A few weeks ago, in San Francisco, I was wandering around Pacific Heights after finishing an awesome breakfast and popped in to a charming news shop in search of a thank-you card for a friend who graciously let us take over her (adorably decorated) studio apartment for the weekend.
Aside from inexpensive street flowers and dirt cheap mani/pedi’s, one thing that cities just seem to nail are news shops. Of course anywhere you can dash into a Walgreens for your monthly fix, and there usually is something palatable to be had in the check out line at the grocery store — but for those hard to find gems and international glossies, a good news shop is essential.
After finding the perfect card (a letter-pressed specimen with a Frenchie and the words “Merci Beaucoup!” emblazoned on the front), I found myself plunking down an extra $10 for an issue of Donna Hay magazine. It’s undoubtedly an exorbitant price to pay for a magazine, but if you’ve ever seen a Donna Hay magazine, then you’ll know why I felt totally justified. (James on the other hand might not agree.)
With her fresh aesthetic and simple yet impossibly elegant recipes, Hay is Australia’s answer to Martha Stewart, or Ina Garten – but younger, hipper, and trading out upstate New York and the Hamptons for the Outback (or something like that). The weighty issue beckoned to me with an incredibly gorgeous cover photo of spring pea and mint risotto, and was packed with light and Spring-y recipes that sounded perfect for weaning myself off of a steady diet of Winter fare and a triumphant football season full of buffalo wings (and sandwiches!).
Truthfully, in the past I have found that Donna’s recipes are not perfect; I’m never one to follow a recipe to the “T”, as they say, and her recipes have this fantastic airy vagueness that I think would provide lackluster results should you lack the confidence or creativity to riff a little bit. There are never any major flaws, however, and the bones of a great recipe are always there – you just might need to tweak here and there to get the end result you are looking for. These sweet potato and pea cakes caught my eye, and and I thought this hardy-yet-healthy recipe would be perfect alongside the roasted whole trout that I had planned for last Sunday’s supper.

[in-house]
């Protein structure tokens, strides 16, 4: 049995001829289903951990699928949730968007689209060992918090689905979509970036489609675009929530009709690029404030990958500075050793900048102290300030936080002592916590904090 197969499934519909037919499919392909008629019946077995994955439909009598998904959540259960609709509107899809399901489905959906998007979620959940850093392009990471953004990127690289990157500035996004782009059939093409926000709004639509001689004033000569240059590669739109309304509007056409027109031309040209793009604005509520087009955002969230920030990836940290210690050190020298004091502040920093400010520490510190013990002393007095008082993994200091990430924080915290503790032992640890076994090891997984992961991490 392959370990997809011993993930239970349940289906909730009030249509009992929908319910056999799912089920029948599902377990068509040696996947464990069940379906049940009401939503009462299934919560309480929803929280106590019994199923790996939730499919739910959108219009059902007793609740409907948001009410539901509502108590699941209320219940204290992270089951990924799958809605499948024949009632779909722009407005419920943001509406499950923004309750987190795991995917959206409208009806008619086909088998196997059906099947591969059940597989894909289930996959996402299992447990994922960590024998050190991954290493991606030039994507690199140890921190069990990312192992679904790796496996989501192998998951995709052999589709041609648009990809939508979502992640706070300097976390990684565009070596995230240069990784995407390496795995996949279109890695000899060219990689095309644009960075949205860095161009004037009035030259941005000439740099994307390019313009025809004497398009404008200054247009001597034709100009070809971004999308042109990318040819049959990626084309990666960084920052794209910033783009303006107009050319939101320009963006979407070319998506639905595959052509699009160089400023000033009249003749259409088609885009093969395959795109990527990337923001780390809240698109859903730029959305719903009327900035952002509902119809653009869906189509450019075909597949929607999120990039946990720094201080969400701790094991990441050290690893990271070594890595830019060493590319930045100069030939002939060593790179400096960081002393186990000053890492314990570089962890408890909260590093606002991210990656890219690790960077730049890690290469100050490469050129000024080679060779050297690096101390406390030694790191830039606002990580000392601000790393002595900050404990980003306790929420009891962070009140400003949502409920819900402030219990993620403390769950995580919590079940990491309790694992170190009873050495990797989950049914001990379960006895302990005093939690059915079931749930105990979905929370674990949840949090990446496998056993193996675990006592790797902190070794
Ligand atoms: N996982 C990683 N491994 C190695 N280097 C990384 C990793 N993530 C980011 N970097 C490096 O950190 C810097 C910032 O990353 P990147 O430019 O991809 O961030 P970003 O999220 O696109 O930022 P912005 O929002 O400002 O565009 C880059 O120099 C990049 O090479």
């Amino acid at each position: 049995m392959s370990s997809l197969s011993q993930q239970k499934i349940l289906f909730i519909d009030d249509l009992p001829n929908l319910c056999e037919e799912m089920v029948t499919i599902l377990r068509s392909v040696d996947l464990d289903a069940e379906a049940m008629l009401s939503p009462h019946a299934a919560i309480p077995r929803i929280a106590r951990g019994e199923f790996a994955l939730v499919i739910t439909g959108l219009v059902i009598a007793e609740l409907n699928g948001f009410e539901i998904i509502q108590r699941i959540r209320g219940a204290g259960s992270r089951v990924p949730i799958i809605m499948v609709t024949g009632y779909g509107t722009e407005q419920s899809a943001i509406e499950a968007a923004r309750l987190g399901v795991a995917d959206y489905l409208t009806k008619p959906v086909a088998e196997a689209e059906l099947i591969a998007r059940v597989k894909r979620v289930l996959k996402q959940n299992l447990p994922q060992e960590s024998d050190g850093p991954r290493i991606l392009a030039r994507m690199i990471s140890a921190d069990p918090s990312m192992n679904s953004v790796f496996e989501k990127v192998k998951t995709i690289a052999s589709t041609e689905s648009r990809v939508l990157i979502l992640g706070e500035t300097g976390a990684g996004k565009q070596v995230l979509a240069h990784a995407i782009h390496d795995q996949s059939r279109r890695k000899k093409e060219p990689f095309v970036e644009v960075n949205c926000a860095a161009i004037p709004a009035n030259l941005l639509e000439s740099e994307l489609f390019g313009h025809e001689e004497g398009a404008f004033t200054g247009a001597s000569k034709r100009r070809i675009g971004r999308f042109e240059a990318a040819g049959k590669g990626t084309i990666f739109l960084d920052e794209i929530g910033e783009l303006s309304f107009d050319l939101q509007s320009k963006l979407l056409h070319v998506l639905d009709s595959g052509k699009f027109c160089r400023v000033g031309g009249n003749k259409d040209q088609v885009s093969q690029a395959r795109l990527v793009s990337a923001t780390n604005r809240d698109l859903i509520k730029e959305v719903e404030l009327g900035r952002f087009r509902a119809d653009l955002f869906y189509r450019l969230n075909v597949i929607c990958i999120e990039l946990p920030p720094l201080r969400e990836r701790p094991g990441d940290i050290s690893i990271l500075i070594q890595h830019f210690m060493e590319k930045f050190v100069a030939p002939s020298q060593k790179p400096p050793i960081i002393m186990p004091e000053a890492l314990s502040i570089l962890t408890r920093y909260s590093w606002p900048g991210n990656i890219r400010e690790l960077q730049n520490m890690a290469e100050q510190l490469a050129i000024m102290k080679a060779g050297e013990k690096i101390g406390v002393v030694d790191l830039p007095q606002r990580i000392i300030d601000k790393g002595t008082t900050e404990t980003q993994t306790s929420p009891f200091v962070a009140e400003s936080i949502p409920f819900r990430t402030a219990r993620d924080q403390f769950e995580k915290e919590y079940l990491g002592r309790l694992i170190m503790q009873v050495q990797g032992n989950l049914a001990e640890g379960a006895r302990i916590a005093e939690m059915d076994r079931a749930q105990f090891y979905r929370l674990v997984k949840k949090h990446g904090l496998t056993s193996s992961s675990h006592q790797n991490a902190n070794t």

I already had everything I needed on hand (love that!), and even had a pile of the called-for mint and basil begging to be thrown into something delicious. These fritters are unbelievable – they are fresh and light, yet weighty enough to stand on their own, with crispy caramelized outsides and fluffy and light interiors. True to form, I changed a few things – adding grated garlic and lemon zest into the batter for punch and some zip, and increasing the buttermilk by 1/4 cup to achieve what I thought to be the proper batter-thickness – and they were perfection.
Donna says that this recipe makes enough for 4 people, but for the two of us I only fried off half of the batter, and still had leftovers; perhaps as a main course they would feed 4 (and very well, at that), but I think this recipe makes enough for 6, as a side dish, or as a light lunch with a salad. Hold off on cooking off more cakes than you think you’ll need – I found that the batter only improved after a night in the fridge, and absorbed all the fresh flavors of the vegetables even more.
These cakelets are perfect for sneaking veggies under your kids noses and into their mouths, and are wonderful served with a dollop of 2% Greek yogurt and a sprinkling of fresh mint. This is the first of at least twenty recipes I’ll be pilfering and tweaking from Donna, and this magazine will hold court on my shelf permanently with the cookbooks – a $10 well spent, if you ask me.
Sweet Potato and Pea Cakes
Adapted from Donna Hay Magazine, Issue 65
I’ve tweaked the original recipe a bit, adding 1/4 cup more buttermilk and some lemon zest. If you have a food processor, use it to shred the potato; though you could do it by hand, the processor makes quick and even work out of what would be an arduous process by hand.
2 cups (300g) flour
1 3/4 cup buttermilk
1 clove garlic
kosher salt and fresh cracked pepper
zest of one lemon
2 cups frozen peas
1 large sweet potato, grated (about 2 cups)
1/3 cup chopped mint
1/2 cup chopped basil
Greek yogurt, for serving
Preheat your oven to 200F. In a large mixing bowl, whisk the flour, eggs, buttermilk, garlic and lemon zest. Mix in a good pinch of kosher salt and fresh pepper, and then gently stir in the peas, sweet potato, mint, and basil.
Heat a skillet over medium-high heat, and add enough oil to just coat the bottom of the pan. When the oil is shimmering, cook 1/4 cup of the mixture, in batches, for 3-4 minutes per side, until golden brown and cooked through. Keep the cooked cakes in the oven while you finish cooking off the batter – these cakes taste best warm with crisp exteriors, so be sure not to pile them on top of each other (which would cause them to steam and become soggy).
Serve immediately with a dollop of Greek yogurt and a few fresh mint leaves.